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Why you should delete emails instead of archiving them



Delete an email on a smartphone
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We are all trained to archive every email we receive. After all, we basically have infinite storage space, and we can just find all the emails we need with a quick search, right? Sounds logical. But that̵

7;s a catch.

Gmail promised endless storage, but it fell short

Whether you use Gmail or not, it is important to understand that the idea of ​​never deleting emails became widely popular with Gmail. Before that, people generally deleted their emails regularly. You had to delete them to free up space so that you could receive more emails.

Gmail was earth-shaking when it launched in 2004. Google’s email service provided a whopping 1 GB of free email storage. That was ashamed of its competitors: the free version of Microsoft Hotmail at the time only offered a small 2 MB. Yes, Gmail launched with 500 times the free storage space of Microsoft’s email service. It’s no wonder Gmail became so popular. The competitors struggled to keep up, but even they added a lot more storage space.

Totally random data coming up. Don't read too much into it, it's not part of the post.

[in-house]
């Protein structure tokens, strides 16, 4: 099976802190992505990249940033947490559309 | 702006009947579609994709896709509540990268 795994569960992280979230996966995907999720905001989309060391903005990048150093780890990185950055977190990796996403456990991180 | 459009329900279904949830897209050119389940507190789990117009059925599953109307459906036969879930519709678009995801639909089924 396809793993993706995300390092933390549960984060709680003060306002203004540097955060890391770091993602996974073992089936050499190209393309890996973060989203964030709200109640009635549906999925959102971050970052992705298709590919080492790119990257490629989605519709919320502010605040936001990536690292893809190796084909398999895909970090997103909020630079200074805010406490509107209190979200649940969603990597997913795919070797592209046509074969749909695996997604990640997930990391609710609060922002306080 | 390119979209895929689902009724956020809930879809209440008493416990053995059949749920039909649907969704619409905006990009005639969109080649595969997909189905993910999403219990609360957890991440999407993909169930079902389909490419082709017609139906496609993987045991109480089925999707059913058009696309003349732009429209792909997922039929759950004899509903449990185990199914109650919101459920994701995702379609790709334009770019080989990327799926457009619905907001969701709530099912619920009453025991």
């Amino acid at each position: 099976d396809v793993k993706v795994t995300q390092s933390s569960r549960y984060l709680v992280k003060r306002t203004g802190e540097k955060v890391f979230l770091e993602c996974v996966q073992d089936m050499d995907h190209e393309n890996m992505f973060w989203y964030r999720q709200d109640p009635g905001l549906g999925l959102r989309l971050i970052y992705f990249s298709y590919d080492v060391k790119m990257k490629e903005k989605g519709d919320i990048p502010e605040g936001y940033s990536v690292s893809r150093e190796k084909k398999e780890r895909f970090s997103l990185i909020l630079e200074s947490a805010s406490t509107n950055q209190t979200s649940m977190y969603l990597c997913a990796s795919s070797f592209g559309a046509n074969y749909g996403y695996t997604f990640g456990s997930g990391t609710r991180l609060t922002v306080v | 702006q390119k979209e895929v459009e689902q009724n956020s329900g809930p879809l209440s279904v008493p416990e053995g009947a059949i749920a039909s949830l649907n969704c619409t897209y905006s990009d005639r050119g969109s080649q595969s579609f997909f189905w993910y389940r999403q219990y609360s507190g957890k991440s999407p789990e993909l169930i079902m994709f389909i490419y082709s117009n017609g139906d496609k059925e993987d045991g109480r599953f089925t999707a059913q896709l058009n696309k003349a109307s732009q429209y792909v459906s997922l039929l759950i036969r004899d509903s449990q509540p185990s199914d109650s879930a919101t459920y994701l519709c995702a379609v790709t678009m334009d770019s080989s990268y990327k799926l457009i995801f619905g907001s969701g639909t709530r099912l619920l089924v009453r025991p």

Google kept adding storage for free. In 2005, when Gmail existed for a year, Gmail’s free storage space doubled to 2 GB. Georges Harik, Gmail’s product manager, said it was right to give people more space forever.

Why delete emails when Google will keep giving you more and more storage space until the end of time? As Harik pointed out, as technology advances, storage is getting cheaper for Google and everyone else. Sounds great … but Google has changed its mind.